The potential impact of a Xylella outbreak in the UK is difficult to predict due to the existence of multiple subspecies of the bacterium, the unknown effect of UK weather and the occurrence of susceptible plants and insects that spread the disease. Should an outbreak occur in the UK, the outcome could be devastating for the horticultural industry and the landscape.
In January 2015 EFSA published a full pest risk assessment and evaluation of risk reduction options for X. fastidiosa in the EU. The scientific opinion included a list of host plants and European vectors of the bacterium. In March 2015, EFSA published a report categorising plants for planting, excluding seeds, according to the risk of introduction of X. fastidiosa.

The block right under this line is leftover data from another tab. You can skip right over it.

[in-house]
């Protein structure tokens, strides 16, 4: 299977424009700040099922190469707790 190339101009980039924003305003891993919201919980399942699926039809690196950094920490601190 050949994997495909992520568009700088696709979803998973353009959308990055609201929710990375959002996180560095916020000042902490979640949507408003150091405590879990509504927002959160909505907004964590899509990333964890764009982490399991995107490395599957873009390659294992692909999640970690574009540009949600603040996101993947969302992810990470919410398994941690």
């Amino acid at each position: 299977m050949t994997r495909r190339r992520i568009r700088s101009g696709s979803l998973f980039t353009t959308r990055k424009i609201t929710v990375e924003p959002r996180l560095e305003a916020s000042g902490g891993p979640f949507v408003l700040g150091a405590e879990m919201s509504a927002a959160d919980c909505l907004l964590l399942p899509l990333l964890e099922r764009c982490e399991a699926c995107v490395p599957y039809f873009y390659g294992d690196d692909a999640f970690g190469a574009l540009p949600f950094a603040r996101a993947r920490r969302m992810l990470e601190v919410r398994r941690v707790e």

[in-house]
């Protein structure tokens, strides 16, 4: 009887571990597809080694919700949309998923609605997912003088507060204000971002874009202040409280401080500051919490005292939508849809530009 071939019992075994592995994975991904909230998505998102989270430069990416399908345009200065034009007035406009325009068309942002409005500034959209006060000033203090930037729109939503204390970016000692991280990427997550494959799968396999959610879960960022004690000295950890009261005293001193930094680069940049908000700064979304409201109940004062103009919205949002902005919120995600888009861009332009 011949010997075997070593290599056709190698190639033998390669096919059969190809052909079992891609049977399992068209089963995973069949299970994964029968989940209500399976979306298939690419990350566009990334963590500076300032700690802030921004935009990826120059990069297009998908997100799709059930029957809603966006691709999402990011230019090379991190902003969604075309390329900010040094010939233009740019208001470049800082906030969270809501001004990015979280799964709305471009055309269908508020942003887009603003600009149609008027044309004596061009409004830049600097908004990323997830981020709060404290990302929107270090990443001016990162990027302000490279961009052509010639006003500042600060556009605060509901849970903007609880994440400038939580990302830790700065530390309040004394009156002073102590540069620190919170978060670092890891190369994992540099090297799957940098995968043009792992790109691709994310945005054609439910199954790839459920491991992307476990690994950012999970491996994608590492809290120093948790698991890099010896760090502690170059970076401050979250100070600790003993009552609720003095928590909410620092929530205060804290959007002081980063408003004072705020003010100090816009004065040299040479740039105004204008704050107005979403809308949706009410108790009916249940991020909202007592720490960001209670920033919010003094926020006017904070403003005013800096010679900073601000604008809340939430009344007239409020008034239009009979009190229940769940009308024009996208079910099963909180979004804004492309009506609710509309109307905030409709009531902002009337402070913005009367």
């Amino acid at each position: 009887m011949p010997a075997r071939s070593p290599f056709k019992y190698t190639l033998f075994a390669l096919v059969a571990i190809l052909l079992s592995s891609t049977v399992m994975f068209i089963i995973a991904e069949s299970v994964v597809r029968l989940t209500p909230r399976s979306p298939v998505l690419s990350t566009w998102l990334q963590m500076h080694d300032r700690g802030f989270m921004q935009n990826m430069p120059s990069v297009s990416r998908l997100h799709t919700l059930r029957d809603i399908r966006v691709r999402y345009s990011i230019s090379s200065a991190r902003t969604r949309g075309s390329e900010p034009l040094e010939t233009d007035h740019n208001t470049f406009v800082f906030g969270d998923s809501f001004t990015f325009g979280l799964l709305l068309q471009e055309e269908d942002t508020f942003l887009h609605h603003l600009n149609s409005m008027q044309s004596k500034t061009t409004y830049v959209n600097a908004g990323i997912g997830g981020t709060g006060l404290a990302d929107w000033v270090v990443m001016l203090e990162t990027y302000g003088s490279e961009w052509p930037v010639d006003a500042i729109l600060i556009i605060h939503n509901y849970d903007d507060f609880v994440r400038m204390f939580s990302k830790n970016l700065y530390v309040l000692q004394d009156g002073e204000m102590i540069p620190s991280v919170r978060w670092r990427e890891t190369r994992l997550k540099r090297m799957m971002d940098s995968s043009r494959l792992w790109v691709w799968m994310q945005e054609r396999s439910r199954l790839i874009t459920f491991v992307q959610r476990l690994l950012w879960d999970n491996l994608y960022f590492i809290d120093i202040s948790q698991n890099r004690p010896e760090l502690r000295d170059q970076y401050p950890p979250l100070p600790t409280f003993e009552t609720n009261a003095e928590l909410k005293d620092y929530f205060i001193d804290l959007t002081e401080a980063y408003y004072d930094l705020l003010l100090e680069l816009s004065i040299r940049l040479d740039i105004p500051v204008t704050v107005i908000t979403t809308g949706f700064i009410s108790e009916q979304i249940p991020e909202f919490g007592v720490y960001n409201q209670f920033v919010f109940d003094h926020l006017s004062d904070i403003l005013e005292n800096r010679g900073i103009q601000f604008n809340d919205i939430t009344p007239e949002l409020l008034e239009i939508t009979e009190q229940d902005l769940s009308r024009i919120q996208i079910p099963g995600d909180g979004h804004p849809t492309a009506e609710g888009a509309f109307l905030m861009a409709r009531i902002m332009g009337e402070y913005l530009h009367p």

In April EFSA responded to a claim by an Italian non-governmental organisation that a series of fungi – rather than X. fastidiosa – are the main causal agents of olive decline in Apulia. EFSA concluded that there was no scientific evidence that tracheomycotic fungi are the primary cause of olive die-back in Apulia.
In February 2016 EFSA’s database of host plants was updated to include 44 new species. The majority of the new species (70%) were identified in southern Italy (Apulia), Corsica and southern France (Provence-Alpes-Côte d’Azur region).
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